Rivers flowed from my eyes
Into the seed within my heart
I nourish the seed with the well of love
right now I am in a drought
I long to soak in water through my soil
I long to spread my roots through this dry soft land
I long to sow truth
this is my intent
I long to rise up and bloom
I long to open my petals and taste the sunlight
I yearn to bask in the warmth of your rays of love
until we meet again I sleep and dream of you beneath my petals
Isaac Jul 5
Conceiving anew, Gaia
Waiting for you, Messiah
I have ideas swirling in my mind that I give birth to life
Nurse these creations until they live in my life
Or lives of many these burdens no longer heavy
My babies saving me whenever I slip
My babies keeping me sane during trips
To the night of the dark soul to recover my shattered pieces
Take these fragments to the sea
To inner peace the blending of all my energies
So I can co-create life for my sake because both halves are mine to take
I am the seed and the nourishment
I can create anything without interference
Not one or the other but a combination which is better
The ying and yang both blended together
Inside of me and my soul, I speak
My speech no longer riddled with insecurities
Throat chakra open and my knowledge devoted
To seeing the world change
In Gaia's name
Lyn-Purcell Jul 5

Heart aglow with praise
Songs that heals the souls of all
Born, the rich harvest


This one is for the muse, Polyhymnia
I've always imagined that her hymns could move the sounds
of the earth, hence why her harvest is always bountiful.
Here's the link for the growing collection:
https://hellopoetry.com/collection/132853/the-women-of-myth/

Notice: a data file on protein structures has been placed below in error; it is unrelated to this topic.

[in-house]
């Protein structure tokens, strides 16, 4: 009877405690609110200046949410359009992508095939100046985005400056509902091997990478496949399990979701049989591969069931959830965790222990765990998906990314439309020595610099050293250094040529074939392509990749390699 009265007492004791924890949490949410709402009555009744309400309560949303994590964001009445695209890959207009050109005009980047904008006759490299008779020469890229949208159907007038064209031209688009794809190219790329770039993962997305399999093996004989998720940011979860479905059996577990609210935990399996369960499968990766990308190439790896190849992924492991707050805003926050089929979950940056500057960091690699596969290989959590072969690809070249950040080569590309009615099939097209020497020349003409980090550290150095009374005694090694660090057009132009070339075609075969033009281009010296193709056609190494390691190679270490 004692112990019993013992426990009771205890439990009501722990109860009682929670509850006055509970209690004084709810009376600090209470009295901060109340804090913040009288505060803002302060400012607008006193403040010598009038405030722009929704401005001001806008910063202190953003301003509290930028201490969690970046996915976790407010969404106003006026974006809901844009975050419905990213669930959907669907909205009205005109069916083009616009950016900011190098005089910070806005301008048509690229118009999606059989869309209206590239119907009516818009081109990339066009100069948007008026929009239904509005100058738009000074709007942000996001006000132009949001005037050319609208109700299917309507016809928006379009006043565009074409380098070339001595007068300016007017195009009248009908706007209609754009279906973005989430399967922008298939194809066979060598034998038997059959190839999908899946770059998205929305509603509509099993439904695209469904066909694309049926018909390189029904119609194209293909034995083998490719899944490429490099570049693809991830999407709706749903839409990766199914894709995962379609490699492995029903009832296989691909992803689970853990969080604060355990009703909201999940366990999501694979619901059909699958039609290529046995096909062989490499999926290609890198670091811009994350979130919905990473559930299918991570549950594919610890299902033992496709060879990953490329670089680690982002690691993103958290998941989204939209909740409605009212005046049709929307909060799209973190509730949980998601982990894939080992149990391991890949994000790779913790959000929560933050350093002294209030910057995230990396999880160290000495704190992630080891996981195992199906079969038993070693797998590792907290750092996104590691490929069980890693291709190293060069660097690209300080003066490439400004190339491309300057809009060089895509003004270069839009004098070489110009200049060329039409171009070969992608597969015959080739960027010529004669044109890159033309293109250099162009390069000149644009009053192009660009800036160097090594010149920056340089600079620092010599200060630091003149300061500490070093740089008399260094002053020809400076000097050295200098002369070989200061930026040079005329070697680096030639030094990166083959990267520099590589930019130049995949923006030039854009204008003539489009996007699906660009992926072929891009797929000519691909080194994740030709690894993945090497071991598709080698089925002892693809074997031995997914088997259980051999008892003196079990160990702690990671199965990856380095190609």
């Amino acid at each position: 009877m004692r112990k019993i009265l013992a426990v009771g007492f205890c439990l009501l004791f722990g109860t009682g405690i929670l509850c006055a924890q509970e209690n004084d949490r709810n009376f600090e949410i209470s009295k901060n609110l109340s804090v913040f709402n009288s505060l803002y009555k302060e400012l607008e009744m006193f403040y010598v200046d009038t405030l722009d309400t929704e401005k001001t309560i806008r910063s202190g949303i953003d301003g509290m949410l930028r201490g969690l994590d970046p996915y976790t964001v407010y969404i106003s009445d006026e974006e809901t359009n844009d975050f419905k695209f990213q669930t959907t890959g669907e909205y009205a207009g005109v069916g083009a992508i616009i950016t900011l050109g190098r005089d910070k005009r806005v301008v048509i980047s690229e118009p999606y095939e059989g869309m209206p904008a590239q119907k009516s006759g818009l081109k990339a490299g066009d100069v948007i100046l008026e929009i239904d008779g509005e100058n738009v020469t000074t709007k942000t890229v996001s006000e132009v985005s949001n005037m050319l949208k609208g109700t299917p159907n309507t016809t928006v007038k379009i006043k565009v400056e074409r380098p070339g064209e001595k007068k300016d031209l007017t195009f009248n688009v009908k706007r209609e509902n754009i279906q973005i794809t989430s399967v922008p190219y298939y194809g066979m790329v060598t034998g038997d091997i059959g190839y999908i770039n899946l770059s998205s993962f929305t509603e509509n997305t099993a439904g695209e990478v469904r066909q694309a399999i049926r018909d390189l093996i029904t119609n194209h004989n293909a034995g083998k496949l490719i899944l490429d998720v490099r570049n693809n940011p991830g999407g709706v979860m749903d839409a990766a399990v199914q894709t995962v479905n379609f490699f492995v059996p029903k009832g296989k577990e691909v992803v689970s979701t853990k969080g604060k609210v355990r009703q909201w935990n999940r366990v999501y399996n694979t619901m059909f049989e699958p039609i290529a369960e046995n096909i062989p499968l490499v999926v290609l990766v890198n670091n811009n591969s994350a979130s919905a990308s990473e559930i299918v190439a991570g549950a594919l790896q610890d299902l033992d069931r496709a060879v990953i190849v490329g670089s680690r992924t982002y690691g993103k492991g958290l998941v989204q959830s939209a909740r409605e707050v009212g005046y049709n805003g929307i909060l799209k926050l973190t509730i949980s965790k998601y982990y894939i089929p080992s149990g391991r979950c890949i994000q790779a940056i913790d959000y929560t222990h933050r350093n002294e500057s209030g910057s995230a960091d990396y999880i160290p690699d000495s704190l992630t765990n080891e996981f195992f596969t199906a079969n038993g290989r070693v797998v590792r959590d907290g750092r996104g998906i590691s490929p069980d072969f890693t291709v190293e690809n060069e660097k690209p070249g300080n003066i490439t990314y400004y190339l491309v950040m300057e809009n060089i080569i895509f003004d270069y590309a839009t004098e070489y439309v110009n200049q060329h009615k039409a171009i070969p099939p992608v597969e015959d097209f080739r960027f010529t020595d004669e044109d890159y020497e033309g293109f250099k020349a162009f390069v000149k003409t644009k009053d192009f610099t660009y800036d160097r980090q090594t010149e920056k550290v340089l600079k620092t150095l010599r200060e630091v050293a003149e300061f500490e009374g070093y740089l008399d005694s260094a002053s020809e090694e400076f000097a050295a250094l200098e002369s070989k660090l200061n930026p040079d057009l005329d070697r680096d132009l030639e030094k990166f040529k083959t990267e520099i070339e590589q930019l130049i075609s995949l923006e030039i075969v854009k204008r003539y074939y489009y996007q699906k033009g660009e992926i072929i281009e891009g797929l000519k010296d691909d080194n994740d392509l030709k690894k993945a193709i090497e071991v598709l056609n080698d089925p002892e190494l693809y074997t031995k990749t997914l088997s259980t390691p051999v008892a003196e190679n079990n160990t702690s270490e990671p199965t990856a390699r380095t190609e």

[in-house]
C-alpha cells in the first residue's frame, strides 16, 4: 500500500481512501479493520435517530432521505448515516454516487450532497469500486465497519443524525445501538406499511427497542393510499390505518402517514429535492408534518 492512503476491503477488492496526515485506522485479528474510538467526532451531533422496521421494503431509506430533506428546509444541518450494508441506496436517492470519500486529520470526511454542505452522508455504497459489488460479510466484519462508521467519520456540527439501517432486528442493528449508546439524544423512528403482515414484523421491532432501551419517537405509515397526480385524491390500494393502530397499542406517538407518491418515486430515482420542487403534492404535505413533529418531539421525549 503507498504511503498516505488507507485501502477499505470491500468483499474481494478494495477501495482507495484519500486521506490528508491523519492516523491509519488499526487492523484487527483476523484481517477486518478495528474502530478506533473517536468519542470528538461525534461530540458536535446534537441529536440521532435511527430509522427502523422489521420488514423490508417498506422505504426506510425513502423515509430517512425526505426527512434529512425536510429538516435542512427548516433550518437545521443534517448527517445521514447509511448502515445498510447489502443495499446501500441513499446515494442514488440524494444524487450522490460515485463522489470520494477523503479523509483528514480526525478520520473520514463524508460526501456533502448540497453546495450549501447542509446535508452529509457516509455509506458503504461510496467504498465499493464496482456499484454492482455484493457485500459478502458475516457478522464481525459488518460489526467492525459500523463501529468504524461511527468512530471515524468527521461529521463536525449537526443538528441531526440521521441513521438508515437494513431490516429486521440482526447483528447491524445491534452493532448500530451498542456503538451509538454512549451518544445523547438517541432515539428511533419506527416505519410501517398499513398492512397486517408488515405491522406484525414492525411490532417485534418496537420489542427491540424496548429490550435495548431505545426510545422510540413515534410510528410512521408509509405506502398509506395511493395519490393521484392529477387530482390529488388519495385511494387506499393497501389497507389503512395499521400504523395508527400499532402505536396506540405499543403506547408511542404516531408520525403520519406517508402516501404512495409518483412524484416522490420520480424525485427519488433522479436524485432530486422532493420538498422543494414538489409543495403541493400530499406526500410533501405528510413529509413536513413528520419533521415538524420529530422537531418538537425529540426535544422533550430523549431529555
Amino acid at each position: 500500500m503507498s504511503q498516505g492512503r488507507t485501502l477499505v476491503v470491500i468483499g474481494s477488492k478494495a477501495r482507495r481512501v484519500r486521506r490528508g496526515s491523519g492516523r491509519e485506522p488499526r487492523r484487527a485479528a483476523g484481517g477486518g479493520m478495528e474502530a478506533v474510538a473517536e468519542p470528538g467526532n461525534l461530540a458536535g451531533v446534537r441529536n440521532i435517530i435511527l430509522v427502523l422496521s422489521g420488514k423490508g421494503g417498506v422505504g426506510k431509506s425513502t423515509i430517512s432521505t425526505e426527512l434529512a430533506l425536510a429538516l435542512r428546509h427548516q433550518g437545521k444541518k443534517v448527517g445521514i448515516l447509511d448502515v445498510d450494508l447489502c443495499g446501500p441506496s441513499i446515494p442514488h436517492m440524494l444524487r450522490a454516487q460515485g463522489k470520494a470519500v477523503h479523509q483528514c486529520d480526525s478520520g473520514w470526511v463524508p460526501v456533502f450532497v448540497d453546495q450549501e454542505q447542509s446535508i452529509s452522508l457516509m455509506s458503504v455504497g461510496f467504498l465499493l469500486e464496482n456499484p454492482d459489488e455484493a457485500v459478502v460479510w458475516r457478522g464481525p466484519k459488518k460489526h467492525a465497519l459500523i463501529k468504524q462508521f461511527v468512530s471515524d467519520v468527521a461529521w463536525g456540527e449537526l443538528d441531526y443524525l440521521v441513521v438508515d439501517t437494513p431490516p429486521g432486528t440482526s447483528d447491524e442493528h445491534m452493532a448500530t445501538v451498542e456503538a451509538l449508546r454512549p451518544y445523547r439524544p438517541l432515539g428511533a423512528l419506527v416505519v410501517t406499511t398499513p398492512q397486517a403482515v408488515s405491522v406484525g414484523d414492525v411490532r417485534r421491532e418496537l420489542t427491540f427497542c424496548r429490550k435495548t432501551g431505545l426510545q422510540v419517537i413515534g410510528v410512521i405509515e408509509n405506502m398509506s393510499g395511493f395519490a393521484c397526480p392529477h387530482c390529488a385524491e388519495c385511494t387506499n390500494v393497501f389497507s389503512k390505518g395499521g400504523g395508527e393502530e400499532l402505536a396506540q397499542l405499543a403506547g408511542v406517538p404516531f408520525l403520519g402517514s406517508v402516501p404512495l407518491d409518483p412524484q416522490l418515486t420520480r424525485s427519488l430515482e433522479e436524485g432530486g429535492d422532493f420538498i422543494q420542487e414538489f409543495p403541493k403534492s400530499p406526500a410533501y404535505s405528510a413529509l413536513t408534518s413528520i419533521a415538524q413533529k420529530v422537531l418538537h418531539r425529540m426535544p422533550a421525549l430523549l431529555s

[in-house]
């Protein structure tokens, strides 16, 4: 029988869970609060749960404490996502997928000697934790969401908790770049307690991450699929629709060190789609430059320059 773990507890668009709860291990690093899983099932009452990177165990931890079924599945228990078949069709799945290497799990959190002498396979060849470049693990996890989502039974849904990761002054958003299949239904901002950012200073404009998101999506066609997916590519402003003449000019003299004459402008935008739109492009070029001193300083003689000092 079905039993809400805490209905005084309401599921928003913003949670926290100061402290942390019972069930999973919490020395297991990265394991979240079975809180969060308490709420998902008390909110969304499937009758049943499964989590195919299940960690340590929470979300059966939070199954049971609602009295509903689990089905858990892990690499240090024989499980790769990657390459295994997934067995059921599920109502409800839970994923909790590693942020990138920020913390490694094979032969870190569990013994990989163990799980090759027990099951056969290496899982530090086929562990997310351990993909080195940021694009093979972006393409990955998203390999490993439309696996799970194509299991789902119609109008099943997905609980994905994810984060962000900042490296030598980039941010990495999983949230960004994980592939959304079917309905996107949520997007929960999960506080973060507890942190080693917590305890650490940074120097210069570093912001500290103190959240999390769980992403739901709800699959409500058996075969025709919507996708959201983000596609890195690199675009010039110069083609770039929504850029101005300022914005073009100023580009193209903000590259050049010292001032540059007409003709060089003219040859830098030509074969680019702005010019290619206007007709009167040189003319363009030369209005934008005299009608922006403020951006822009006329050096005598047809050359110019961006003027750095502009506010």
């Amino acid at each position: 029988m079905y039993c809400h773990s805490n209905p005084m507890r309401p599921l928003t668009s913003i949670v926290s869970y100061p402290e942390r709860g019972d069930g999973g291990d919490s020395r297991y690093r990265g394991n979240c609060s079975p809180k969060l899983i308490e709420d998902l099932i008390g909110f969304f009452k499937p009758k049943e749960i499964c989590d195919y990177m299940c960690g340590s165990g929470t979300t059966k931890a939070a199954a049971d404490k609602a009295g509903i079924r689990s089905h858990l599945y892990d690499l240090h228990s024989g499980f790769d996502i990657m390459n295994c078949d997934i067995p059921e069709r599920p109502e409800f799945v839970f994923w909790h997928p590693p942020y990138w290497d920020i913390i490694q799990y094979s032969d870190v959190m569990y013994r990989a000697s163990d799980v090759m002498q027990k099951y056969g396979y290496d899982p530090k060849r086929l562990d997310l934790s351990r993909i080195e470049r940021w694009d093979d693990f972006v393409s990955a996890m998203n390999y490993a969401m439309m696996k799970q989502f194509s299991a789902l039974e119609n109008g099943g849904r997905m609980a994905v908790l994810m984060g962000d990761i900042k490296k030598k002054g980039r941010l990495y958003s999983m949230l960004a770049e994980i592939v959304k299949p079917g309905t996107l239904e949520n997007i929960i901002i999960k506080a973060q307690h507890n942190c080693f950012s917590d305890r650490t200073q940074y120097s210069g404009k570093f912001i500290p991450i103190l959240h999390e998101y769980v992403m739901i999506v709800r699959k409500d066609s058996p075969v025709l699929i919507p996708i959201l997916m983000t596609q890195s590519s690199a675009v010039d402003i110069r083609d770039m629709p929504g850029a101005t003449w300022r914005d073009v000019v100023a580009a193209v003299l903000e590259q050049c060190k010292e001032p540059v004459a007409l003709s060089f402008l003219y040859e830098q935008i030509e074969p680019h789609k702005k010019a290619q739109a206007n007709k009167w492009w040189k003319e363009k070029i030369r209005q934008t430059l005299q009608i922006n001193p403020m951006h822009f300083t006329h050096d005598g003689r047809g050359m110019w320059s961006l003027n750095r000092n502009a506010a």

Much love,
Lyn 💜
Raze the fields of poisoned crop.
What antidote is there?
No cure for absent hearts
and black tar tears.
Burn the stores of harvest grain
claiming to be clean.
Save the innocent seeds
so we me grow free again.
Ylzm May 8
Once all earth was pleasant
All year spring from pole to pole
Seasons marked by flowers
and Food, but for some weeds, aplenty

Then time changed, marked by seasons
Time to sow, and time to harvest
Some land froze all year, some baked
In darkness and cold, the sun longed for

Then time changed again, chaos in the heavens
The day and month and year, no more certain
Stars wander, sun hidden at midday
Unending nights and dark days, tomorrow uncertain

Then time changed again, and no one knew
But for some Magi from the East
learned in the secret wisdom of Daniel
And time is now marked by the Week

And time will change yet again: who knows ...
Amanda Apr 20
During the harvest of hearts
Budding fruit of desire
What is rooted deep
Will reap to admire
I don't know where I got inspiration for this one from. I just liked the sound of the title. Alliteration ftw!
The Harvest of Roses
by Michael R. Burch

for Harvey Stanbrough

I have not come for the harvest of roses—
the poets' mad visions,
their railing at rhyme ...
for I have discerned what their writing discloses:
weak words wanting meaning,
beat torsioning time.

Nor have I come for the reaping of gossamer—
images weak,
too forced not to fail;
gathered by poets who worship their luster,
they shimmer, impendent,
resplendently pale.

This poem was originally published by The Raintown Review when Harvey Stanbrough was the editor, then later by Mindful of Poetry. I wrote the poem out of dissatisfaction with the strange idea that poetry should consist entirely or primarily of concrete images. Would the “experts” who espouse this bizarre idea junk the great soliloquies of Shakespeare and Milton and the direct statement poems of A. E. Housman? It also bears noting that the twin titans of English modernism, Ezra Pound and T. S. Eliot, did an awful lot of “telling” rather than always “showing.” Keywords/Tags: Harvest, roses, images, imagery, imagism, meter, time, beat, rhyme, shimmer, gloss, perfume, reap, reaping, gossamer